Is Monogamy Right For You? What It Is And How It Works

Medically reviewed by Lauren Fawley , LPC
Updated February 22, 2024by BetterHelp Editorial Team

Monogamy—originating from the late Latin “monogamia”—is a state or practice where two partners sexually and romantically commit only to the other person. In many modern relationships, this involves having only one partner for sexual and romantic endeavors, regardless of marital status. Serial monogamy—committing to one partner at a time but not for life—is one of the most common relationship structures; many nonmonogamous relationships are stigmatized by Western cultures.

If you are unsure about your preferred relationship structure, or if you or someone you’re involved with is considering changing the structure of your current relationship, an online therapist can be a helpful resource.

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Unsure if a monogamous relationship is right for you?

The psychology of monogamy

The definition of monogamy is a union with only one person at a time, sometimes referred to as "pair-bonding," and is a type of romantic relationship structure. Whether or not monogamy is the innate form of relationships among humans is undetermined. Some studies theorize that, while infidelity and having more than one spouse are common features of many relationships, serial monogamous relationships may be a more frequent and common form of human relationships. Other studies elaborate on why monogamous marriage may be seen more commonly, proposing that individuals vary in sexual, romantic, reproductive, and parenting behavior and that social stigma is the driver that makes many people identify as monogamous.

Some people prefer monogamous relationships, while others prefer consensually non-monogamous, polyamorous, or open relationships. Open or polyamorous relationships are generally not to be confused with concepts like polygamy, which involves having several spouses at the same time and is illegal in many parts of the world.

Why do some choose monogamy?


Monogamy is uncommon among most other mammals, with 3-5% engaging in strictly monogamous relationships with a mate of the opposite sex. And in fact, humans are no outlier: less than 20% of cultures exhibit strictly monogamous behavior. Many more present a mix where monogamy is just one common structure among several.

Evolutionarily, there is some evidence that having multiple partners can be beneficial. Some scientists postulate that parental involvement originating from non-monogamous bonding allowed for the provision of extra food for offspring, enabling the evolution of the large brains that define our species. As one researcher put it, “the optimal evolutionary strategy is monogamy when necessary, polygamy when possible”.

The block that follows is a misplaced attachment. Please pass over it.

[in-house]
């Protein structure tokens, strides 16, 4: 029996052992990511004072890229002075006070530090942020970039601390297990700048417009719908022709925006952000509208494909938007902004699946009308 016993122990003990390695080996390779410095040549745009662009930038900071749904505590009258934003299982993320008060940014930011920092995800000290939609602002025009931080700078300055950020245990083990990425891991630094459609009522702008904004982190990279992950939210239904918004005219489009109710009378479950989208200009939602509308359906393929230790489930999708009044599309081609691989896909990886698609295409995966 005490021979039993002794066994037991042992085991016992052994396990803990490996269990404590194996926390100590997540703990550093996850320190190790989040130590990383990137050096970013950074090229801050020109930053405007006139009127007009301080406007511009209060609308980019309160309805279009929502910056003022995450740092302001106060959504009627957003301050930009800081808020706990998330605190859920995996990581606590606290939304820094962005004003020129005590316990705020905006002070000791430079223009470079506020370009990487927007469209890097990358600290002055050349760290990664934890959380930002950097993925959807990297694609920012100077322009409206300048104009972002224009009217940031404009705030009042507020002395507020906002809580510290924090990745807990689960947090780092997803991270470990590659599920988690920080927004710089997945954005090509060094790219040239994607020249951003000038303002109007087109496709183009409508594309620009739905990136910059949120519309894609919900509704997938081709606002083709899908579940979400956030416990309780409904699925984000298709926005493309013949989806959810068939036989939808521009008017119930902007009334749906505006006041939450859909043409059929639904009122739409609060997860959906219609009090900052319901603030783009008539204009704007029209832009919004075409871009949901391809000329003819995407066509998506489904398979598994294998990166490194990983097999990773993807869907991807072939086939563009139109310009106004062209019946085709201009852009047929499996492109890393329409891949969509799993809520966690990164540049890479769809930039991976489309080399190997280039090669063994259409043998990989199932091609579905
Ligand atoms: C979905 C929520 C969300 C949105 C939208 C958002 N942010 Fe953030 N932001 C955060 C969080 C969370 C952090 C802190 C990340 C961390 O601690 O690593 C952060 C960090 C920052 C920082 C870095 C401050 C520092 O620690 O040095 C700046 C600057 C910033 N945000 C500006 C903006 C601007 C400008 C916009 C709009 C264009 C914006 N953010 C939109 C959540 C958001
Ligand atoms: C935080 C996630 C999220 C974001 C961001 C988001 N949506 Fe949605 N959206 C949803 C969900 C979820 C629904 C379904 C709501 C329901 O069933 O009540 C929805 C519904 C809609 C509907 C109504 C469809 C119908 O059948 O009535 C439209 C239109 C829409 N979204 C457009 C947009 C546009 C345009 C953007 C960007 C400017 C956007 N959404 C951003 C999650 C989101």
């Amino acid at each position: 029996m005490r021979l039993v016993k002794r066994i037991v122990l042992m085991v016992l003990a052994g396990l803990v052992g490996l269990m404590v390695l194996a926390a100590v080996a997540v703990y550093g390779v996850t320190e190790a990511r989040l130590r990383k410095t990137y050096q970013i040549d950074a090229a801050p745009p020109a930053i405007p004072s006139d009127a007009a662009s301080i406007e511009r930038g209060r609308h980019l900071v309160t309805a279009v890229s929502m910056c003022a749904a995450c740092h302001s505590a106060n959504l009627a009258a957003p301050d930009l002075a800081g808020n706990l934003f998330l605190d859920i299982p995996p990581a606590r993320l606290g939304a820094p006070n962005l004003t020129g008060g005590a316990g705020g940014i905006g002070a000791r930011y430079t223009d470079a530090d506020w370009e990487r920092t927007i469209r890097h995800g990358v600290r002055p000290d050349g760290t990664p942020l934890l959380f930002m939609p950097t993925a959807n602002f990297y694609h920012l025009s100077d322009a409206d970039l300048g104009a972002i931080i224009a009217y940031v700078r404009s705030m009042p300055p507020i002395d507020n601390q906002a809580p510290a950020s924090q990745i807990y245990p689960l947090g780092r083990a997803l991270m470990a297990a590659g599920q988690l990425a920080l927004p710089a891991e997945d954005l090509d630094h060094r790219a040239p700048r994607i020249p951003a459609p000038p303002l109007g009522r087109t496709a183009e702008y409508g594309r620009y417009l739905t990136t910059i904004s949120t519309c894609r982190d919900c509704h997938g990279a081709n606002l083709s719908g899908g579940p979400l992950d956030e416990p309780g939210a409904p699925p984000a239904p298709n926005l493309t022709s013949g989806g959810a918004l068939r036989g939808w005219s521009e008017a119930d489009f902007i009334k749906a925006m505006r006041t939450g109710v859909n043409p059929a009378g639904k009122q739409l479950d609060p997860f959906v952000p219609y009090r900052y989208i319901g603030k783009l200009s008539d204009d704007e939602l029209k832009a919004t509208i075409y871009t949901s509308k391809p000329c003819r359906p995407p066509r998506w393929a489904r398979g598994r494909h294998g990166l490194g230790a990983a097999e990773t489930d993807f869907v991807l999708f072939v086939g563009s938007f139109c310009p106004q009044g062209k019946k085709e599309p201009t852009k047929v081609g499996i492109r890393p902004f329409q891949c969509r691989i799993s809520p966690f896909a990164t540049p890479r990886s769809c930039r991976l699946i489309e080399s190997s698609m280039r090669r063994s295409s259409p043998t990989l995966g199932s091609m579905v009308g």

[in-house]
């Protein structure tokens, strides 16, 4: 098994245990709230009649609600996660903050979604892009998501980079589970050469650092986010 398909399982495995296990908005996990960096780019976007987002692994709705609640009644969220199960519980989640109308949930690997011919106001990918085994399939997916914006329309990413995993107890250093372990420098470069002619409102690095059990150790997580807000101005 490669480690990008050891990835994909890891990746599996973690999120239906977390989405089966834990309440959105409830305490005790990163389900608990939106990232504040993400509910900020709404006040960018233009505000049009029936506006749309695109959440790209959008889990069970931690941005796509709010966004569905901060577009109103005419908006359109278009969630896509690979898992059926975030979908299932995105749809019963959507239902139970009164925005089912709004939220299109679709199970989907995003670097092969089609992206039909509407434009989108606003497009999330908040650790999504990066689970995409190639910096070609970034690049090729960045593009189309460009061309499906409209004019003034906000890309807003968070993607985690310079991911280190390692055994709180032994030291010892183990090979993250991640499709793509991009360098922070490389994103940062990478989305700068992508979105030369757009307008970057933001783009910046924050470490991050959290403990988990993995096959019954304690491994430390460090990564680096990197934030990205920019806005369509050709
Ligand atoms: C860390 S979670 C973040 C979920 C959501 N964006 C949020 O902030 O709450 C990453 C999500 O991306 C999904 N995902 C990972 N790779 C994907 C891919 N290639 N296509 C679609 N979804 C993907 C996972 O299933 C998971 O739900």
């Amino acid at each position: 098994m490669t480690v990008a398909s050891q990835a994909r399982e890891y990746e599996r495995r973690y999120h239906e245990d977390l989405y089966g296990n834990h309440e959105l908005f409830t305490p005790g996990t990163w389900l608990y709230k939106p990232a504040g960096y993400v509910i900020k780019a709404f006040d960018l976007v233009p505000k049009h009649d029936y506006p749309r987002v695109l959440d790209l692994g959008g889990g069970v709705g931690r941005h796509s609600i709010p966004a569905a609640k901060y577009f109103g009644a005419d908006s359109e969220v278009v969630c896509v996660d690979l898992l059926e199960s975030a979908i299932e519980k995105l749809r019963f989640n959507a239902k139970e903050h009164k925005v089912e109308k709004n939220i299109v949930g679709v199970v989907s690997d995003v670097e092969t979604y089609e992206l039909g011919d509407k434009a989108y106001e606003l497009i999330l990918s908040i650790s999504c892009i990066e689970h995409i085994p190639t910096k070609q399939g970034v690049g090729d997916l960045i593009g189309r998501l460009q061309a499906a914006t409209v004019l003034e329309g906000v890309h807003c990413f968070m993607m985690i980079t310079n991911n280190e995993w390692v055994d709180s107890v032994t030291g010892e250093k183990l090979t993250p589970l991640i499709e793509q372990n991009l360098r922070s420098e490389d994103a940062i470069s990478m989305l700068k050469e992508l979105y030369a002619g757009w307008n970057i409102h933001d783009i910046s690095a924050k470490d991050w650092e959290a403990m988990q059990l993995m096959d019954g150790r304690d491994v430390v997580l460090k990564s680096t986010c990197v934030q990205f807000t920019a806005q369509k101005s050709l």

Regardless of theories on the development of relationship structures in human history, many people choose to pursue social monogamy, committing to only one mate and having just one sexual partner at a time. Some may feel safer with monogamy, and some may prefer strictly monogamous romantic relationships due to their religious beliefs, life experiences, personal preferences, or a desire to avoid the social stigma associated with non-monogamy, such as having more than one wife.

Online therapy for relationships

Unsure if a monogamous relationship is right for you?

If you feel unsure about what type of relationship is right for you or your relationship, you may consider seeking the guidance of a couple’s therapist through online therapy. A 2022 study found that online couples therapy is as effective as in-person therapy. 

Additionally, online therapy can provide a physical barrier from your therapist, which some people find can lower their fear of judgment or stigma and help them remain open and relaxed during sessions. Unlike individual therapy, which is frequently covered by insurance, couples therapy is less commonly covered. For these individuals, online couples therapy may be less expensive than in-person therapy.


Relationship structures are not one-size-fits-all. For some, monogamous relationships may be more desirable, and for others, consensual non-monogamous relationships are more appealing. Either way, consent is an important aspect of a healthy relationship. Online therapy sources, like BetterHelp, can match you with a licensed therapist who can help you understand your relationship structure preferences.
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